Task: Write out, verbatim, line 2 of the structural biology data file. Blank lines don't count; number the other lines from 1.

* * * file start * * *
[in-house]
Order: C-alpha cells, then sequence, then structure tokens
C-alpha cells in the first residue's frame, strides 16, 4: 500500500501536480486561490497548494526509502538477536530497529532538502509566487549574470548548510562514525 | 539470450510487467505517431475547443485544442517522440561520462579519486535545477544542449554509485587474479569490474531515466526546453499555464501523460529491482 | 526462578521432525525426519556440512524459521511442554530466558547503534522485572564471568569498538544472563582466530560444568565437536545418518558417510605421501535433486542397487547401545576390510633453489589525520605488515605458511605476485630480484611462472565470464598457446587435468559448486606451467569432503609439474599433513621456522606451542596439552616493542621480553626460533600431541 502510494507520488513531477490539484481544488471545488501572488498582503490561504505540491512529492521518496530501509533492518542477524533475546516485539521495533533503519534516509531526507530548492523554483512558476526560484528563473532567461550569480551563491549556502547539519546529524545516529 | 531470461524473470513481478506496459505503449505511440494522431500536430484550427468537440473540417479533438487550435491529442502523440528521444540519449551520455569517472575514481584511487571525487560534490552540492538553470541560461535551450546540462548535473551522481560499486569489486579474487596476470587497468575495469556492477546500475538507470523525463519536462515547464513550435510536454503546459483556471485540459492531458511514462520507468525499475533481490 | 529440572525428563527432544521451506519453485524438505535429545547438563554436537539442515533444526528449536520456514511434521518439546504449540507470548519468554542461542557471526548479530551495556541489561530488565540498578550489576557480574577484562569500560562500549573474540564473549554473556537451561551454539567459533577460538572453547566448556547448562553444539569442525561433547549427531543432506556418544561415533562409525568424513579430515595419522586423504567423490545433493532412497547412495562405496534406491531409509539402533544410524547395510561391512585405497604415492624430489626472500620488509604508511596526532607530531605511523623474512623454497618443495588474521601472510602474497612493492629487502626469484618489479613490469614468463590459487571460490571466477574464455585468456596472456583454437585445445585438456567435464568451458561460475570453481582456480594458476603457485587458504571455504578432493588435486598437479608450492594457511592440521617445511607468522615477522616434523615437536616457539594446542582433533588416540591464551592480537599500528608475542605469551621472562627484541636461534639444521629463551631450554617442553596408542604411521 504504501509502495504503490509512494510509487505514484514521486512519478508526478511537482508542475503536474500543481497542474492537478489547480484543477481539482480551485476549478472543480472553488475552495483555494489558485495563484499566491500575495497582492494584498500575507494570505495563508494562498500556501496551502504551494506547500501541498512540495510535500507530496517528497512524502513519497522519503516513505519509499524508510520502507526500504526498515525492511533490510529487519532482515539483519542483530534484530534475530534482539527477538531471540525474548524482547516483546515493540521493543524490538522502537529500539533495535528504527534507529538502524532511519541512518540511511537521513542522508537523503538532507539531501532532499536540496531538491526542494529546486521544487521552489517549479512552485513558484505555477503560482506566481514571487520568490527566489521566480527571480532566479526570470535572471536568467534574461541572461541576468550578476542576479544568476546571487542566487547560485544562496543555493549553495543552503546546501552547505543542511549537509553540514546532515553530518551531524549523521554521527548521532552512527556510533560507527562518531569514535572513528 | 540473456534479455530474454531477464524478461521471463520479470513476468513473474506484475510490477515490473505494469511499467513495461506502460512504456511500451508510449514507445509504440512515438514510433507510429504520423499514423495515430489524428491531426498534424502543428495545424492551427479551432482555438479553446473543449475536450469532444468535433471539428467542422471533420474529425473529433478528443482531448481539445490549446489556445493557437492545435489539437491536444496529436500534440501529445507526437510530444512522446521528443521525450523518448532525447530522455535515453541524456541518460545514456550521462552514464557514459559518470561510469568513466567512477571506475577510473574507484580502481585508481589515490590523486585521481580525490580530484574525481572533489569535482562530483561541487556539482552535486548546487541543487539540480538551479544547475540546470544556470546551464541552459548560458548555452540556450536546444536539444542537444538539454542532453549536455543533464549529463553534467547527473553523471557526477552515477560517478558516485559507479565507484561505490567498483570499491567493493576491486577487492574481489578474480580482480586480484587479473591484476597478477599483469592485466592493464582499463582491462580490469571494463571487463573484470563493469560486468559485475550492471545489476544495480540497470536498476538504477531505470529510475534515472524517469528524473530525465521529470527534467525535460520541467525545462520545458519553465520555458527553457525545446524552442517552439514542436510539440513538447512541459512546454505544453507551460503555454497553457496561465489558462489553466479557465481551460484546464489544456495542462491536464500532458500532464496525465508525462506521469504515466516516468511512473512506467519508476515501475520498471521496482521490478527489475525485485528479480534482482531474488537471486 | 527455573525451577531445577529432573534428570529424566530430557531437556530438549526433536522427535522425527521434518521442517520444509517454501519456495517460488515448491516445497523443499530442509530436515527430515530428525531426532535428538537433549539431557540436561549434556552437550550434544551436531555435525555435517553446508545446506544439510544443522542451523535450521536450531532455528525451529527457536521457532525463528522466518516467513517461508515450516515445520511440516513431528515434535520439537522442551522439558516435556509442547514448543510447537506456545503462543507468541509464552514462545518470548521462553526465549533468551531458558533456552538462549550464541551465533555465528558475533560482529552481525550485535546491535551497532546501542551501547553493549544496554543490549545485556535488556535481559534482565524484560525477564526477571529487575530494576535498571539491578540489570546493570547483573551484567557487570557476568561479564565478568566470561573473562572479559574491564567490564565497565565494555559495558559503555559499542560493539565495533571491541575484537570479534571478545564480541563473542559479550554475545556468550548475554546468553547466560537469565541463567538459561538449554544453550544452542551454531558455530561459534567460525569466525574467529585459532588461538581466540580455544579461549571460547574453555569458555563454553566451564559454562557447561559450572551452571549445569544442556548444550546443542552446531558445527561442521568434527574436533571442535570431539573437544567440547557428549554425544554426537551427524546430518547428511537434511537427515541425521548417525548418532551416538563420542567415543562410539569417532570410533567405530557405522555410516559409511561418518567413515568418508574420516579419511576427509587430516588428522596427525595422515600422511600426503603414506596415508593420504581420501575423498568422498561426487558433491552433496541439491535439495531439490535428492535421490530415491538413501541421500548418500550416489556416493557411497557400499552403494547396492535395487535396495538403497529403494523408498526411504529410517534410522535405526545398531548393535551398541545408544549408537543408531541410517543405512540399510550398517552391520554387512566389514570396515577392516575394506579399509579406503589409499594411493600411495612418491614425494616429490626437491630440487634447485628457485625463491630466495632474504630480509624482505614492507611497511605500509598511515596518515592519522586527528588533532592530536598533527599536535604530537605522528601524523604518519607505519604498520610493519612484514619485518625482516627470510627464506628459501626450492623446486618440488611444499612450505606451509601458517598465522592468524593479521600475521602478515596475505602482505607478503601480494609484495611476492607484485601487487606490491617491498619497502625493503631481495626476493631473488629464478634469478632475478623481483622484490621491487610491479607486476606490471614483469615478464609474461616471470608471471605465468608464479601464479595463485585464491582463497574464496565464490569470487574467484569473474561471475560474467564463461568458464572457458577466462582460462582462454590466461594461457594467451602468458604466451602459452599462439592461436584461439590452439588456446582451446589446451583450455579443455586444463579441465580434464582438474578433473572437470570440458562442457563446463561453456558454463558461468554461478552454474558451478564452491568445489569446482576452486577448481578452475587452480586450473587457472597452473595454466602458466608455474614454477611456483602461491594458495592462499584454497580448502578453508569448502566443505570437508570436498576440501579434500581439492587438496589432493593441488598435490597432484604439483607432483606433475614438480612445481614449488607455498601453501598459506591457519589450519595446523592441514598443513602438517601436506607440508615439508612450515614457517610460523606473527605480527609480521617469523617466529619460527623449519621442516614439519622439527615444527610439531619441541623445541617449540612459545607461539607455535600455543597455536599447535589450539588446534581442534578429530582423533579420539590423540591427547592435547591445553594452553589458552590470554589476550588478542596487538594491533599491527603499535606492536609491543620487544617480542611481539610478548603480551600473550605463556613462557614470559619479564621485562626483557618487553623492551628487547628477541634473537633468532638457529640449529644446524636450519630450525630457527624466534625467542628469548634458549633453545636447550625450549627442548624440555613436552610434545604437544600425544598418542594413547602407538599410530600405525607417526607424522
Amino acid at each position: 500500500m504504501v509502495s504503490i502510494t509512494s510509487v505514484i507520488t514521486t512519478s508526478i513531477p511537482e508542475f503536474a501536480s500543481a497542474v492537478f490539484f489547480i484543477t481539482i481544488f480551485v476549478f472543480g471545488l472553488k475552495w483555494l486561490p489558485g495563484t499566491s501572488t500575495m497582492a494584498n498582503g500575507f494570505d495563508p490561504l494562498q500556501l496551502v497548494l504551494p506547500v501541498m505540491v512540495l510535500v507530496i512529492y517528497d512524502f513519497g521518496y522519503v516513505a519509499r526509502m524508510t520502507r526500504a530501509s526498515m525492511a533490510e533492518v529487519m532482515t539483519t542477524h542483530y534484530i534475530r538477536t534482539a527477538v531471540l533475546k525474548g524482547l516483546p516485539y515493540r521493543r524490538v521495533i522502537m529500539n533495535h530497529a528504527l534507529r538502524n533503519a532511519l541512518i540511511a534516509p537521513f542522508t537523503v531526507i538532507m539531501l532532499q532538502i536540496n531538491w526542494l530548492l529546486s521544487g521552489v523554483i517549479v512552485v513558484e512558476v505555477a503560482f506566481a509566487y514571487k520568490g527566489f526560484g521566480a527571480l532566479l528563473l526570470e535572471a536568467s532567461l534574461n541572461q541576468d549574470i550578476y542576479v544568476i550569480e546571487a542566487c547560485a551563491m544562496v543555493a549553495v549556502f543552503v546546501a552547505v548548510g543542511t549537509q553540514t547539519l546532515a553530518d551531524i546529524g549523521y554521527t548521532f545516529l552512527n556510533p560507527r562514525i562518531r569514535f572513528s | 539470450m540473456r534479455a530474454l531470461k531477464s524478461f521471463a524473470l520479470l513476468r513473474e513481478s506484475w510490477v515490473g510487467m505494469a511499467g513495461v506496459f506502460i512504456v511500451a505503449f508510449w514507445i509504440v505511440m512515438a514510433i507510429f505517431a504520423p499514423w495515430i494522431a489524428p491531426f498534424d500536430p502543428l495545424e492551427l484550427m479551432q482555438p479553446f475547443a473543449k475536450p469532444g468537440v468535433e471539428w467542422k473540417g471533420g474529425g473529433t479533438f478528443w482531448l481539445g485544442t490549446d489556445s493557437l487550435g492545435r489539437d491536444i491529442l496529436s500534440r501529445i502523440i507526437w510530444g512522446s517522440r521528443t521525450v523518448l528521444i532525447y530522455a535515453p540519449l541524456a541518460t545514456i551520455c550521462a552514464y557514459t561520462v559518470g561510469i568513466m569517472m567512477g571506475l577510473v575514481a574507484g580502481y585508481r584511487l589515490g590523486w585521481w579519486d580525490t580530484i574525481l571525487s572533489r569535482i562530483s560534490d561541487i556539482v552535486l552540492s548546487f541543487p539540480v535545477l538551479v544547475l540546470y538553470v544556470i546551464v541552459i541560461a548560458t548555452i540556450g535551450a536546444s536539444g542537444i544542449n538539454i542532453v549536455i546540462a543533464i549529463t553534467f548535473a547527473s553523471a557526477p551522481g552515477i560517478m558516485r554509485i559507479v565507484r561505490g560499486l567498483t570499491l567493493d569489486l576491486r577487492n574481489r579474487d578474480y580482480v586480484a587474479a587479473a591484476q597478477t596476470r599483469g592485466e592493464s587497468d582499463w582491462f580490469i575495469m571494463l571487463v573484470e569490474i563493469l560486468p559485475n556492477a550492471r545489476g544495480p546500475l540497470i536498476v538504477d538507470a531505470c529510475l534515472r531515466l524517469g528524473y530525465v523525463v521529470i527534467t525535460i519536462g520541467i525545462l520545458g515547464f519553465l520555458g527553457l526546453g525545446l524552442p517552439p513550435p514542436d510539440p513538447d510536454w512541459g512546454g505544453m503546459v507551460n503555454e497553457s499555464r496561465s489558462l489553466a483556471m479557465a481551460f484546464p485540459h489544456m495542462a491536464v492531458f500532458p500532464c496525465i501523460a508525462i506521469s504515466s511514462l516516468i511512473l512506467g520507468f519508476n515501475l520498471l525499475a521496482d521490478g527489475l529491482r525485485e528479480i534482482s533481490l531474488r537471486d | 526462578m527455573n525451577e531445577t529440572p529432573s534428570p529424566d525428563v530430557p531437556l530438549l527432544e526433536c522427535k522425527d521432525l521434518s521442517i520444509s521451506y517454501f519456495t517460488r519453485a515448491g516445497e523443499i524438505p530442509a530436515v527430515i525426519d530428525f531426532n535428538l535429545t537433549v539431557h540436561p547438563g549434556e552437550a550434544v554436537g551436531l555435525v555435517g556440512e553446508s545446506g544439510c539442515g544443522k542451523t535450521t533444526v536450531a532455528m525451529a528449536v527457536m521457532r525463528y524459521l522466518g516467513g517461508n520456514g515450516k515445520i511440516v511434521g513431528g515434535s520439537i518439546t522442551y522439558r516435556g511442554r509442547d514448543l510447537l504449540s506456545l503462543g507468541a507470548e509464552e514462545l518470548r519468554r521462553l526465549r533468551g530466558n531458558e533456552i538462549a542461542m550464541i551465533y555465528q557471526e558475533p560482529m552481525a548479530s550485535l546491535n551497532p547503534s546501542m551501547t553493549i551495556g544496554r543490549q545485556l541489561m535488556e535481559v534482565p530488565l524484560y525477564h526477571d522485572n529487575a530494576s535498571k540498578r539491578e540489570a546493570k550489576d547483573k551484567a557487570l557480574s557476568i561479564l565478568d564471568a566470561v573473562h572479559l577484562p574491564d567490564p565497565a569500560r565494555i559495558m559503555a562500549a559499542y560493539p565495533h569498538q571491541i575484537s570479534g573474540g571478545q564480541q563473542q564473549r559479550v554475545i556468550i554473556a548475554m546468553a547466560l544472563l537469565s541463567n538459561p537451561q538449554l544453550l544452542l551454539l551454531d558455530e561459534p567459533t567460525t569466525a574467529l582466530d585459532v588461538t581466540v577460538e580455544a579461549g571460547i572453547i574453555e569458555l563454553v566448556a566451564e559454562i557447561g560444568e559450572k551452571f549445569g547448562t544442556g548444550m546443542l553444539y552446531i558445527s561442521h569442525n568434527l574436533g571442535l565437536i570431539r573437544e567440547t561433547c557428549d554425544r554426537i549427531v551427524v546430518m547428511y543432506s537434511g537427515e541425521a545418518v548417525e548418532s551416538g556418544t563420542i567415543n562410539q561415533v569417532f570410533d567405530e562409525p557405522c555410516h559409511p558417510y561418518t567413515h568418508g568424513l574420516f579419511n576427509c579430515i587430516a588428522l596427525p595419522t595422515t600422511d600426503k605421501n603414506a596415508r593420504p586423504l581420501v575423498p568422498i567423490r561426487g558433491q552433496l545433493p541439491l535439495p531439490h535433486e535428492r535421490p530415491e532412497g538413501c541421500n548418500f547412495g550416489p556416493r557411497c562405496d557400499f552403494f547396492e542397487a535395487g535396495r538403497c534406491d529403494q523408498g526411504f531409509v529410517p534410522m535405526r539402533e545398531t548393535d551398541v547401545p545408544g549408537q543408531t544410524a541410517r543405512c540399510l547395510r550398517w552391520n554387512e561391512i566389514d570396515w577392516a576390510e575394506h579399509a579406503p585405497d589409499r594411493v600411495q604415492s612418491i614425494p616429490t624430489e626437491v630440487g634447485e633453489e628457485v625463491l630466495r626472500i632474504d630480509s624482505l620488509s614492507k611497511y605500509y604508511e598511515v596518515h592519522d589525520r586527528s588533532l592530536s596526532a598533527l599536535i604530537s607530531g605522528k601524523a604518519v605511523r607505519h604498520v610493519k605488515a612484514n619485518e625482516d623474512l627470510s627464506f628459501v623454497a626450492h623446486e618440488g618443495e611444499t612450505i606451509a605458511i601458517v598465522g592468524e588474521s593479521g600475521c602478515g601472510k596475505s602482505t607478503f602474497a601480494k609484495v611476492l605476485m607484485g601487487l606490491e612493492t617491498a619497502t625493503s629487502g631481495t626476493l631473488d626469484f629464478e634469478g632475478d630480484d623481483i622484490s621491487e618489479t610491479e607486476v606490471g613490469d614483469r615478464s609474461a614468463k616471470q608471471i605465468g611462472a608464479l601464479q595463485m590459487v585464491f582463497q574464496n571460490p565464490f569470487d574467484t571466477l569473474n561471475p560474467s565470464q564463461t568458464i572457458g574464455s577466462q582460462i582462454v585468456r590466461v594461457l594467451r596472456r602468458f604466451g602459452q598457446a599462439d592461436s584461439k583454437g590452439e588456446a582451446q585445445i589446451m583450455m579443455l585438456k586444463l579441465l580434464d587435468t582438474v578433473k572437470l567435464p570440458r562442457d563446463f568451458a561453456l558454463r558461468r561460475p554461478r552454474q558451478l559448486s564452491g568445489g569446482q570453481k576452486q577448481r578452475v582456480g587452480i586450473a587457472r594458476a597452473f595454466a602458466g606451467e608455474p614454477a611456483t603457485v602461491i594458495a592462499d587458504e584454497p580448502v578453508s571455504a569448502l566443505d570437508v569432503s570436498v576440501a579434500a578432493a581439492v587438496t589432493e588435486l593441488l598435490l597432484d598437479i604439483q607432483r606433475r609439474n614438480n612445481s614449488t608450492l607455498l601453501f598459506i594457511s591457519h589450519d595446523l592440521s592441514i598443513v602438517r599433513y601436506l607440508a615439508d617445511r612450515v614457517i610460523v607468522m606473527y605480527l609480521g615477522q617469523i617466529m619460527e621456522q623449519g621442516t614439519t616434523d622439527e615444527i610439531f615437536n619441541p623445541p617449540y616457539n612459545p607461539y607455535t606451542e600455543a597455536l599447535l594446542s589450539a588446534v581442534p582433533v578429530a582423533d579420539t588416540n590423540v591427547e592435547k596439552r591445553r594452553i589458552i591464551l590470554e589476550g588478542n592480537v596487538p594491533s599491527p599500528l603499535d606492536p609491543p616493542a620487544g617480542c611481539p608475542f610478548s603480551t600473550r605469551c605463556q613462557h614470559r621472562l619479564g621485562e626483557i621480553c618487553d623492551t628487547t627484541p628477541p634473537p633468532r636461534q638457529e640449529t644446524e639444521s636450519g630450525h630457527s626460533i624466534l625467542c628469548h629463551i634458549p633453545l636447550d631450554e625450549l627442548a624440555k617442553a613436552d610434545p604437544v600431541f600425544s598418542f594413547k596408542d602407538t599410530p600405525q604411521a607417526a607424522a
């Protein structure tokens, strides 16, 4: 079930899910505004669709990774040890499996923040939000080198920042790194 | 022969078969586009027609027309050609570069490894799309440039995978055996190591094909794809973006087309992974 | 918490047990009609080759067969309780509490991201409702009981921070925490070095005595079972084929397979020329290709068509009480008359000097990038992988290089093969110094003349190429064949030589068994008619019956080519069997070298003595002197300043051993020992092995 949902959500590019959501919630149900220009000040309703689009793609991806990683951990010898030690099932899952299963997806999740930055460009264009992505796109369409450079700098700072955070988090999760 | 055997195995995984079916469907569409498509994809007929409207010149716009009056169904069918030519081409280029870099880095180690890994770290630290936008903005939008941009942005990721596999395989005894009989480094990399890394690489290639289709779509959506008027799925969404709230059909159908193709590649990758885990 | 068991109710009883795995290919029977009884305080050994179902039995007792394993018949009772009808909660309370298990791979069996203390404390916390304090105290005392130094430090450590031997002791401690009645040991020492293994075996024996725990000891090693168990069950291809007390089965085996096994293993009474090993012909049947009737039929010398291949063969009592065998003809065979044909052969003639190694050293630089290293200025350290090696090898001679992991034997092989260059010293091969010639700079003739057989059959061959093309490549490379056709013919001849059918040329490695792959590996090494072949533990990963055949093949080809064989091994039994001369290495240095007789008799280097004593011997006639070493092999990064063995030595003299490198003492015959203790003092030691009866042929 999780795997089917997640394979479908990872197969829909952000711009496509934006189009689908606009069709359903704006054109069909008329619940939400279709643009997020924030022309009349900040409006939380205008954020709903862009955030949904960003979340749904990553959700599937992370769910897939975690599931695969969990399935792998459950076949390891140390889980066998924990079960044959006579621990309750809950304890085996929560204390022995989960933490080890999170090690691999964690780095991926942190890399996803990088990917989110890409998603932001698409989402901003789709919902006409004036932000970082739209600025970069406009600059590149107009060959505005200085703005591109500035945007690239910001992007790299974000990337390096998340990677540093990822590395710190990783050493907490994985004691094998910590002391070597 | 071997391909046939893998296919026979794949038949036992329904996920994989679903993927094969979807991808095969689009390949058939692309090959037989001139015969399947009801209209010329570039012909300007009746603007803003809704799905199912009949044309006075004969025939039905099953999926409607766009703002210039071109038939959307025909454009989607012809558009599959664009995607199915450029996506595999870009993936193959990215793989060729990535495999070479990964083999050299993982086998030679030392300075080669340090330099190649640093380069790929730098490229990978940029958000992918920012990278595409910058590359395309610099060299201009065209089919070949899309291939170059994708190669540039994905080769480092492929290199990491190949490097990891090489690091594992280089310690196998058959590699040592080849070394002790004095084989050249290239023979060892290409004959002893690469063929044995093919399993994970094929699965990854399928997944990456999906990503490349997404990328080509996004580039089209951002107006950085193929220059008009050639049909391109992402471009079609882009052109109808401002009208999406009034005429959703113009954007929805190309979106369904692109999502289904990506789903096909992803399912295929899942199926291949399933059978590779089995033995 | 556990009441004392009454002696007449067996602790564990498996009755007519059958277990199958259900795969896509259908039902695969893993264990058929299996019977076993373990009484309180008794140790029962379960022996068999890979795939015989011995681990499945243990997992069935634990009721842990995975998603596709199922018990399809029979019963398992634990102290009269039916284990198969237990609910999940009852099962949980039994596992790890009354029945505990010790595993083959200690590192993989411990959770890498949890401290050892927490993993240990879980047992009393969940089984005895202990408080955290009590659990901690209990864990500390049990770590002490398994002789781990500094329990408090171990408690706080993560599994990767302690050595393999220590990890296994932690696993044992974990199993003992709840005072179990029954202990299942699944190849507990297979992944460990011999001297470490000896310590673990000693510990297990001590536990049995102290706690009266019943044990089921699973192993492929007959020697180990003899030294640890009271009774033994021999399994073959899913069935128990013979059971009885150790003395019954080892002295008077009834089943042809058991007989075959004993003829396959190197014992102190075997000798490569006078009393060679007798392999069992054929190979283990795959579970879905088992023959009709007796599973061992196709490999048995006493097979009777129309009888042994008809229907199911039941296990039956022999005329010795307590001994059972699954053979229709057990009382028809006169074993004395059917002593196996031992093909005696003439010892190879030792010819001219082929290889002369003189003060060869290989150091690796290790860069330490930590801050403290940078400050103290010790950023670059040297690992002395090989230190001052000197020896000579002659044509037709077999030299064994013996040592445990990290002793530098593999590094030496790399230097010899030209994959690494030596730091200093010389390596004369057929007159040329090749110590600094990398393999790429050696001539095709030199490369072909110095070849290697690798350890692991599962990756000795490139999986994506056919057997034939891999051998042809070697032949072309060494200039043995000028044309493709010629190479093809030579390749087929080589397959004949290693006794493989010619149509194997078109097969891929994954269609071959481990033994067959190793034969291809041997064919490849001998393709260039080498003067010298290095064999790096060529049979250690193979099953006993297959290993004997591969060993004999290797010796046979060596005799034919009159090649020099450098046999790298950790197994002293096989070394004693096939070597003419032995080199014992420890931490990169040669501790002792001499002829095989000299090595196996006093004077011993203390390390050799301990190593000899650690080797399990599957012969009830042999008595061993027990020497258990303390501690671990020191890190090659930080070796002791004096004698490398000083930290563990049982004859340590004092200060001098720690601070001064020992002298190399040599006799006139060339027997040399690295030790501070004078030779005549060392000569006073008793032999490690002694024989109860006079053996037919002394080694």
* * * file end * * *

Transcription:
Order: C-alpha cells, then sequence, then structure tokens